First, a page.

A Tale of Two Motors

Test Number 2

After seeing the results from test number 1, How much do 19 inch tyres and wheels improve the performance of a Tesla Model Y, it was decided to do a second 272 km test (along the same route) between the same Model Y Performance with 19 inch Gemini wheels and tyres and a Standard Model Y with exactly the same wheel and tyre set-up.

The clear difference between these two vehicles is their drive units. The Performance Y has dual motors with a maximum of 393kW power, whereas the Standard Y has a single motor producing a maximum 194kW. The Performance Y is 88kg heavier than its standard range stable-mate due to a combination of different-sized battery packs (and chemistry difference) and the extra weight of its additional motor. The operating parameters of the two cars were identical with tyre pressures set to 42 psi cold, air conditioners set to 22°C and the same number of occupants in each car. You can read in the initial test all the steps taken to obtain an untainted result.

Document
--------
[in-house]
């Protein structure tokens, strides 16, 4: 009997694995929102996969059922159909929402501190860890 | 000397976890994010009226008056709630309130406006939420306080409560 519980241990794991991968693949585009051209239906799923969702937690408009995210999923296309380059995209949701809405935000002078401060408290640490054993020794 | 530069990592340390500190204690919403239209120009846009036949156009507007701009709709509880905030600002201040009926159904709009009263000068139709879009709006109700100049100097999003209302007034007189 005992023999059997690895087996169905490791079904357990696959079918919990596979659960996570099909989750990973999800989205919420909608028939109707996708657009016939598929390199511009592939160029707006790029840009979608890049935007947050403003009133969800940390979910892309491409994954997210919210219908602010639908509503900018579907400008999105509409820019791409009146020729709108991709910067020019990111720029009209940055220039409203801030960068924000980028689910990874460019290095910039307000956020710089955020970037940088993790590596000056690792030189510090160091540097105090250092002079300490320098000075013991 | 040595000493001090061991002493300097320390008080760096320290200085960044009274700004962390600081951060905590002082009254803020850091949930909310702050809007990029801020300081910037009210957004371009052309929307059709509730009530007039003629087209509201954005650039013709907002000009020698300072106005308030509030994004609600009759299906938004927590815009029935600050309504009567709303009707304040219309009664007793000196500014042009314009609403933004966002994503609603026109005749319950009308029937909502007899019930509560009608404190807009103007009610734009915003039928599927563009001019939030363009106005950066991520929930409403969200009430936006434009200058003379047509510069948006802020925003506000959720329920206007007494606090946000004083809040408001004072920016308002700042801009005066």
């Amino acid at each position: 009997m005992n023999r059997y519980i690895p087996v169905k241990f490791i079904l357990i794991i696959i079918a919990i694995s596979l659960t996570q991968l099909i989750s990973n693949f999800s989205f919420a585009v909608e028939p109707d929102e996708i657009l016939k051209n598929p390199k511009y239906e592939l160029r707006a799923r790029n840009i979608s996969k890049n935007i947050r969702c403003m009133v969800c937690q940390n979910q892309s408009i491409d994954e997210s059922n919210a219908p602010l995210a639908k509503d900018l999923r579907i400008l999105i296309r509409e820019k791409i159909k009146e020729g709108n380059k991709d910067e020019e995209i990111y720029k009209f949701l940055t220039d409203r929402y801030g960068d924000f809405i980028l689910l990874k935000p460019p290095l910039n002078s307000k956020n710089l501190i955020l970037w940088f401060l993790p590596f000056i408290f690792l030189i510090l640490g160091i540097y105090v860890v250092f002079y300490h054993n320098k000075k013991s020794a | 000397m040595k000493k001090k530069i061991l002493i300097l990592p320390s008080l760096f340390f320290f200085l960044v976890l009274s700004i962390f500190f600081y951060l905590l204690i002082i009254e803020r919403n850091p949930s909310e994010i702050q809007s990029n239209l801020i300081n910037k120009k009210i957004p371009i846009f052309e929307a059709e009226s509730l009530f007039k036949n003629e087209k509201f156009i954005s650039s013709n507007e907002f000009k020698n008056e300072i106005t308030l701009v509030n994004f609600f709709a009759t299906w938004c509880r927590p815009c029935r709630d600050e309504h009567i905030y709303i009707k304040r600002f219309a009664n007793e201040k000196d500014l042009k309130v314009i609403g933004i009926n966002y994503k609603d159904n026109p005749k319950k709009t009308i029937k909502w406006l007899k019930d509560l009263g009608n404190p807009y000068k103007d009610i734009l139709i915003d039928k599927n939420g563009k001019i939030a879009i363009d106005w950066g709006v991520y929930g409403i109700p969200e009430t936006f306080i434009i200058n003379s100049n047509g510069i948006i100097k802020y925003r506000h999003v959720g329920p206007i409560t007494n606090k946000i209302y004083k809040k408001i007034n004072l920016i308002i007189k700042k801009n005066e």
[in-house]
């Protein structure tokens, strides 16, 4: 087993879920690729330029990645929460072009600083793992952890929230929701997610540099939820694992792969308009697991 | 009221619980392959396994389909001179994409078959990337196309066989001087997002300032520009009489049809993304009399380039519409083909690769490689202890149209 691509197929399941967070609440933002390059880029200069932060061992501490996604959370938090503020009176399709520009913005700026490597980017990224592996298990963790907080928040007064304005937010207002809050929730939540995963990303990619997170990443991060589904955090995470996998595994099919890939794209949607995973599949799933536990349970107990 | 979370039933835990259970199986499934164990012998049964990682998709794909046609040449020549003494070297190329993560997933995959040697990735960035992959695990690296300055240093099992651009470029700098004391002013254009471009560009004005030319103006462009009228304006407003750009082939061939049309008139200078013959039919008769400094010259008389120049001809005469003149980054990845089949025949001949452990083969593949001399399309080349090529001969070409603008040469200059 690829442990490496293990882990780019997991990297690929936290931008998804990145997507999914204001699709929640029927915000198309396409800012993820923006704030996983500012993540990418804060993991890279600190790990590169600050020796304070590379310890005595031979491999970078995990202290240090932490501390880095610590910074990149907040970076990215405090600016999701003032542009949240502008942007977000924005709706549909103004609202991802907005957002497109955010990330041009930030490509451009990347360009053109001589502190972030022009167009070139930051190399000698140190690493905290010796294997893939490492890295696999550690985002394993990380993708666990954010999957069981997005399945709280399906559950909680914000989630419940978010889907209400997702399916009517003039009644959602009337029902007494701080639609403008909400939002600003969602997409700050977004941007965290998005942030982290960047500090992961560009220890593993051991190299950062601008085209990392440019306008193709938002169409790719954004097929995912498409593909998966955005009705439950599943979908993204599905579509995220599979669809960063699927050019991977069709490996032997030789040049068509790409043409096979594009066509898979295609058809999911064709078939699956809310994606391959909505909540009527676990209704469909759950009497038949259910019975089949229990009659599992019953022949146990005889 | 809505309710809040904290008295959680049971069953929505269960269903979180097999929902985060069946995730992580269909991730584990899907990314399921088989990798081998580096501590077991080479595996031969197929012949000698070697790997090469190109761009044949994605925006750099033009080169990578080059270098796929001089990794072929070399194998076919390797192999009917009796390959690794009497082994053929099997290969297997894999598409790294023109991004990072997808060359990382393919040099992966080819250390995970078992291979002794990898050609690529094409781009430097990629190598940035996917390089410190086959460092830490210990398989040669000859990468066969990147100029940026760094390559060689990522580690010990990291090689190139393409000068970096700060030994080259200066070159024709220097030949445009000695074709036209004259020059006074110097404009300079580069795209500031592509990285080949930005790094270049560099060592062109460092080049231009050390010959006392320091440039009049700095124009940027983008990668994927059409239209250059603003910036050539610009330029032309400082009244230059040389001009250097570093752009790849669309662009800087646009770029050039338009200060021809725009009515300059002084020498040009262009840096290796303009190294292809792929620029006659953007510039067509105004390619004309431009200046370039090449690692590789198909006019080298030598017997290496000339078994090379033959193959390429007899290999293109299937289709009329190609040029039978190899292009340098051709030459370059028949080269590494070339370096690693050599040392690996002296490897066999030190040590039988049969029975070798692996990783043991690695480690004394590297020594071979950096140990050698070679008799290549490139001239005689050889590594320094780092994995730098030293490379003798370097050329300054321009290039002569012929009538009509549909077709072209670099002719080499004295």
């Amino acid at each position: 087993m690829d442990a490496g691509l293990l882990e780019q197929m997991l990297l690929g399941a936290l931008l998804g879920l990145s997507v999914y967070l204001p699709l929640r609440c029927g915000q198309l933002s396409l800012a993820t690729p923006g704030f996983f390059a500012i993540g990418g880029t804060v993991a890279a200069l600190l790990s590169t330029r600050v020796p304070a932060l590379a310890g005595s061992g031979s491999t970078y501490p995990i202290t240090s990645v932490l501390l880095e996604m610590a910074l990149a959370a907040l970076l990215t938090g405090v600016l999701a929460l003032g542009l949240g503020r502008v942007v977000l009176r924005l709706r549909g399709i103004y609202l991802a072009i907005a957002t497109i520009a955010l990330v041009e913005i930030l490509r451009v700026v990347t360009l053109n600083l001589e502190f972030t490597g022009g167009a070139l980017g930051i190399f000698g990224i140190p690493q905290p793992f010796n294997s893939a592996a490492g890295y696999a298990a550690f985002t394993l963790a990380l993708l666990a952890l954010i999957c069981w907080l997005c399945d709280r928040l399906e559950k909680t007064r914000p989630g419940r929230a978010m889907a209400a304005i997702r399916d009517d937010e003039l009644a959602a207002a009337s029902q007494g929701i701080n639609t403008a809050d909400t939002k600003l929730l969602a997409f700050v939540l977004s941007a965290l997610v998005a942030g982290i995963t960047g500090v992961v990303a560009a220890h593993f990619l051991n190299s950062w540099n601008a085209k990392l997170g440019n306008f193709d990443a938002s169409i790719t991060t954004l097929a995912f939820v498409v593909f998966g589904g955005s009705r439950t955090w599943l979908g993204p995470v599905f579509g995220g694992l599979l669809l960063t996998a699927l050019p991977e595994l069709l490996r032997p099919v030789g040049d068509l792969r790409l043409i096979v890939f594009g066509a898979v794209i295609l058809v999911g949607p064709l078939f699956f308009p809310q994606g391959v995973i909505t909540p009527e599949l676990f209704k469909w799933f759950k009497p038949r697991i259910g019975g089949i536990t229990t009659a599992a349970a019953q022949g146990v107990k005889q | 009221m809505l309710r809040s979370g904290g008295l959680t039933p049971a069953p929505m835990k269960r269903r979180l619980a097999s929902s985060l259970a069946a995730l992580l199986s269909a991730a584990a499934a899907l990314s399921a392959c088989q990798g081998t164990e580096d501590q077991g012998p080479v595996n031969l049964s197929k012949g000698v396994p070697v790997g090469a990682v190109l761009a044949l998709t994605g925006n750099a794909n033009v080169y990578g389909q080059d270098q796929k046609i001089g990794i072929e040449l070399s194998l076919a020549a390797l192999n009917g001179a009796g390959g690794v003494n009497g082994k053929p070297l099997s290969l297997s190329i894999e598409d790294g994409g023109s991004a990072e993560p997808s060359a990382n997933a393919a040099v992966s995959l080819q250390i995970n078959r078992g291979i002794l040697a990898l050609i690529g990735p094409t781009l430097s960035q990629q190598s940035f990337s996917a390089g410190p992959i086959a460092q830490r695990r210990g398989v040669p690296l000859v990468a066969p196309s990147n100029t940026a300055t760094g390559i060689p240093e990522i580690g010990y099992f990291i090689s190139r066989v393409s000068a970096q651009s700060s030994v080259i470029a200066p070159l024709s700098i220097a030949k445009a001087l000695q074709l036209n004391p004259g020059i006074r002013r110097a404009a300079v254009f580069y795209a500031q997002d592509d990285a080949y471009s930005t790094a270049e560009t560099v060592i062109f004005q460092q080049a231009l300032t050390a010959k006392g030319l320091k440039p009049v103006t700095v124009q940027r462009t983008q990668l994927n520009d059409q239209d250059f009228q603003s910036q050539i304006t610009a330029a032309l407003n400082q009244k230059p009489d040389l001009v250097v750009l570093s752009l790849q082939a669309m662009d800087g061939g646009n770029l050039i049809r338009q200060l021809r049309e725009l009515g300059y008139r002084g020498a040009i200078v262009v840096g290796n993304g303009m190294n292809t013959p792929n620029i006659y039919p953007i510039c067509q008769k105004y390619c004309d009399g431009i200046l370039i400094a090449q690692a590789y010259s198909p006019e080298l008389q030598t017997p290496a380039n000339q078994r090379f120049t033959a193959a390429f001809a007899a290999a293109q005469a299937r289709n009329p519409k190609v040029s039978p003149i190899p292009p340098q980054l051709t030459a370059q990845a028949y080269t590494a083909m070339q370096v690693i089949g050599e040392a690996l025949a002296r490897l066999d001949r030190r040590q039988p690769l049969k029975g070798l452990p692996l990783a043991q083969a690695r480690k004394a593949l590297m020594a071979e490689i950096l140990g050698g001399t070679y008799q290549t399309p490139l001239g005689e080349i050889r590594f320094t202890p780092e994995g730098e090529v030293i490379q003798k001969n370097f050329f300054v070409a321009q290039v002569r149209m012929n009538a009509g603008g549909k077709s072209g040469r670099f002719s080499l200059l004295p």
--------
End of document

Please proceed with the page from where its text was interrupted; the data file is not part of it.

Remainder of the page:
Model Y
Performance
19″ Gemini
Model Y
Standard
19″ Gemini
Leg 1
31km
206Wh/km198Wh/km
Leg 2
105km
164Wh/km165Wh/km
Leg 3
105km
153Wh/km156Wh/km
Leg 4
31km
98Wh/km105Wh/km
Total
272km
157Wh/km158Wh/km

Test start 9.05 am, completion 12.42 pm. Weather, clear skies temp 13 – 20°C. Moderate wind from the same direction for the whole test which reflects in the result for Legs 2 & 3.

Please note the Performance Y once again recorded a total trip of 271 km over a 272 km journey, the other two test cars both recorded 272 km.

Although the Performance Y is heavier than the Standard Y and also has a second drive unit which slightly adds to mechanical friction losses, these disadvantages are likely compensated for by it being about 14 mm closer to the ground. Since reduced ground clearance enhances efficiency at higher speeds, a test in stop/start city conditions would likely slightly favor the Standard Model Y.

Which is the best Model Y variation?